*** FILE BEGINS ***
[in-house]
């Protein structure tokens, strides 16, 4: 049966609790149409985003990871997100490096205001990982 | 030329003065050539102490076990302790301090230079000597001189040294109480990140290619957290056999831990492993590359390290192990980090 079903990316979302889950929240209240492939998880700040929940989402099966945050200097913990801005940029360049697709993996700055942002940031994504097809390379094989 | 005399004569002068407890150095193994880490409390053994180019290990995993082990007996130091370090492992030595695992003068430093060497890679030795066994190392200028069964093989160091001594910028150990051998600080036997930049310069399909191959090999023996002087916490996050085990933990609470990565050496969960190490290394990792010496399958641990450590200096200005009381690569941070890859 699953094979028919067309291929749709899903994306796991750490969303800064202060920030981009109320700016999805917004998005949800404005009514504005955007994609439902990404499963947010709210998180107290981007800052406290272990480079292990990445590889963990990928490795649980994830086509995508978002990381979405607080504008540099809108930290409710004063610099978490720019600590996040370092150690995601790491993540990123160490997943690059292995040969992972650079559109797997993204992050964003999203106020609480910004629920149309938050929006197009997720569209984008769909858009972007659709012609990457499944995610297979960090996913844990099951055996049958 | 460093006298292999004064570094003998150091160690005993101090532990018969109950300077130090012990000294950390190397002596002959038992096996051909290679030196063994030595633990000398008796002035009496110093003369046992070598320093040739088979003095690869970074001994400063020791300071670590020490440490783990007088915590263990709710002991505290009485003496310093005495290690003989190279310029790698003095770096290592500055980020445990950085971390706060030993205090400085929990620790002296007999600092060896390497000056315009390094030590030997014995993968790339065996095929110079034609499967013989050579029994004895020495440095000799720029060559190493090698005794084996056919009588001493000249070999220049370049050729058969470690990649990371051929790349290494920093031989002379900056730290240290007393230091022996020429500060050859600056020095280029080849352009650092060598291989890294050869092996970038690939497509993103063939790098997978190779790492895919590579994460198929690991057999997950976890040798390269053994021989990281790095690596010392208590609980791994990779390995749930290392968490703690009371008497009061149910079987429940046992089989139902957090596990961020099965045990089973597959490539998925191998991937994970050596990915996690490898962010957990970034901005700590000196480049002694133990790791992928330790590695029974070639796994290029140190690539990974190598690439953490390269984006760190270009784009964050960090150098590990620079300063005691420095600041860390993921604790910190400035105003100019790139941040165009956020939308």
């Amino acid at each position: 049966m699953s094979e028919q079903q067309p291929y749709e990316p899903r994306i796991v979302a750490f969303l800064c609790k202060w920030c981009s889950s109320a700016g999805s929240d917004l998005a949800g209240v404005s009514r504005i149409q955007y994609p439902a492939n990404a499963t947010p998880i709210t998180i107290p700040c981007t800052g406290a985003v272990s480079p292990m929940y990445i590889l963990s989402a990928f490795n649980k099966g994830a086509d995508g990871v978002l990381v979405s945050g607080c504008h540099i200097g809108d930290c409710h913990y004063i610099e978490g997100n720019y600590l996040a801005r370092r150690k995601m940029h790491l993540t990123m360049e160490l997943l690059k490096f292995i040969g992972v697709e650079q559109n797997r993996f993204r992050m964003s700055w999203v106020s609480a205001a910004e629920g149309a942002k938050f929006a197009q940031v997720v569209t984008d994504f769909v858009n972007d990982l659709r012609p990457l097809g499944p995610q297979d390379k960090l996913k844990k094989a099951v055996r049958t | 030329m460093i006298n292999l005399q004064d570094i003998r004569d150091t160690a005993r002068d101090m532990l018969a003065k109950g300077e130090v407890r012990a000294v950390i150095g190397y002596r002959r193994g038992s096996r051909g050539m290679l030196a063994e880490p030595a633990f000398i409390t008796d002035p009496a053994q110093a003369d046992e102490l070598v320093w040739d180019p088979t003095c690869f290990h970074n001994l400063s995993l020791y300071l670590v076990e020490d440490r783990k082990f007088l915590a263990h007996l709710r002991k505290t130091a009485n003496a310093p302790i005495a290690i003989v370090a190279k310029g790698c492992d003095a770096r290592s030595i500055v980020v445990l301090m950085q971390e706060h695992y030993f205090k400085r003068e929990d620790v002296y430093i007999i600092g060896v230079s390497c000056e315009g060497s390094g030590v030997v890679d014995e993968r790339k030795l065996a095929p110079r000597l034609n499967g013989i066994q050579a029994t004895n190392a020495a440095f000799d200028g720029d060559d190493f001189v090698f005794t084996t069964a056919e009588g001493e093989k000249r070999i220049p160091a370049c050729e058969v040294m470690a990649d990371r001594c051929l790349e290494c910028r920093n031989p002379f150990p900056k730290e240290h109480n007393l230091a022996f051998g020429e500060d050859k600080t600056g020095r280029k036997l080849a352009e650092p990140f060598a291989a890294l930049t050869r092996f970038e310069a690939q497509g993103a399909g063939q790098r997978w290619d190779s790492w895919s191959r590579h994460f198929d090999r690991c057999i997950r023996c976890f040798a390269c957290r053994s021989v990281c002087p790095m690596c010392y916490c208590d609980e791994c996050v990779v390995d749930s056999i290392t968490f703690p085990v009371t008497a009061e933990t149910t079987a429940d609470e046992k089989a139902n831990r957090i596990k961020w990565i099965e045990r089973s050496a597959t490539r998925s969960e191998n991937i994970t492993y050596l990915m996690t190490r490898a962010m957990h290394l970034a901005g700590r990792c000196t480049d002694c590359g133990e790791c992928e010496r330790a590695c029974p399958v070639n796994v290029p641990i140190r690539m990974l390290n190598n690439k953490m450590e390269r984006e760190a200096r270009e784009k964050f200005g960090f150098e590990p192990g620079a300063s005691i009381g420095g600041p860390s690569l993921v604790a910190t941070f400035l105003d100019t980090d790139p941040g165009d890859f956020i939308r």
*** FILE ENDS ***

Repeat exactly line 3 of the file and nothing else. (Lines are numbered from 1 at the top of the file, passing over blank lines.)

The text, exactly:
């Amino acid at each position: 049966m699953s094979e028919q079903q067309p291929y749709e990316p899903r994306i796991v979302a750490f969303l800064c609790k202060w920030c981009s889950s109320a700016g999805s929240d917004l998005a949800g209240v404005s009514r504005i149409q955007y994609p439902a492939n990404a499963t947010p998880i709210t998180i107290p700040c981007t800052g406290a985003v272990s480079p292990m929940y990445i590889l963990s989402a990928f490795n649980k099966g994830a086509d995508g990871v978002l990381v979405s945050g607080c504008h540099i200097g809108d930290c409710h913990y004063i610099e978490g997100n720019y600590l996040a801005r370092r150690k995601m940029h790491l993540t990123m360049e160490l997943l690059k490096f292995i040969g992972v697709e650079q559109n797997r993996f993204r992050m964003s700055w999203v106020s609480a205001a910004e629920g149309a942002k938050f929006a197009q940031v997720v569209t984008d994504f769909v858009n972007d990982l659709r012609p990457l097809g499944p995610q297979d390379k960090l996913k844990k094989a099951v055996r049958t | 030329m460093i006298n292999l005399q004064d570094i003998r004569d150091t160690a005993r002068d101090m532990l018969a003065k109950g300077e130090v407890r012990a000294v950390i150095g190397y002596r002959r193994g038992s096996r051909g050539m290679l030196a063994e880490p030595a633990f000398i409390t008796d002035p009496a053994q110093a003369d046992e102490l070598v320093w040739d180019p088979t003095c690869f290990h970074n001994l400063s995993l020791y300071l670590v076990e020490d440490r783990k082990f007088l915590a263990h007996l709710r002991k505290t130091a009485n003496a310093p302790i005495a290690i003989v370090a190279k310029g790698c492992d003095a770096r290592s030595i500055v980020v445990l301090m950085q971390e706060h695992y030993f205090k400085r003068e929990d620790v002296y430093i007999i600092g060896v230079s390497c000056e315009g060497s390094g030590v030997v890679d014995e993968r790339k030795l065996a095929p110079r000597l034609n499967g013989i066994q050579a029994t004895n190392a020495a440095f000799d200028g720029d060559d190493f001189v090698f005794t084996t069964a056919e009588g001493e093989k000249r070999i220049p160091a370049c050729e058969v040294m470690a990649d990371r001594c051929l790349e290494c910028r920093n031989p002379f150990p900056k730290e240290h109480n007393l230091a022996f051998g020429e500060d050859k600080t600056g020095r280029k036997l080849a352009e650092p990140f060598a291989a890294l930049t050869r092996f970038e310069a690939q497509g993103a399909g063939q790098r997978w290619d190779s790492w895919s191959r590579h994460f198929d090999r690991c057999i997950r023996c976890f040798a390269c957290r053994s021989v990281c002087p790095m690596c010392y916490c208590d609980e791994c996050v990779v390995d749930s056999i290392t968490f703690p085990v009371t008497a009061e933990t149910t079987a429940d609470e046992k089989a139902n831990r957090i596990k961020w990565i099965e045990r089973s050496a597959t490539r998925s969960e191998n991937i994970t492993y050596l990915m996690t190490r490898a962010m957990h290394l970034a901005g700590r990792c000196t480049d002694c590359g133990e790791c992928e010496r330790a590695c029974p399958v070639n796994v290029p641990i140190r690539m990974l390290n190598n690439k953490m450590e390269r984006e760190a200096r270009e784009k964050f200005g960090f150098e590990p192990g620079a300063s005691i009381g420095g600041p860390s690569l993921v604790a910190t941070f400035l105003d100019t980090d790139p941040g165009d890859f956020i939308r």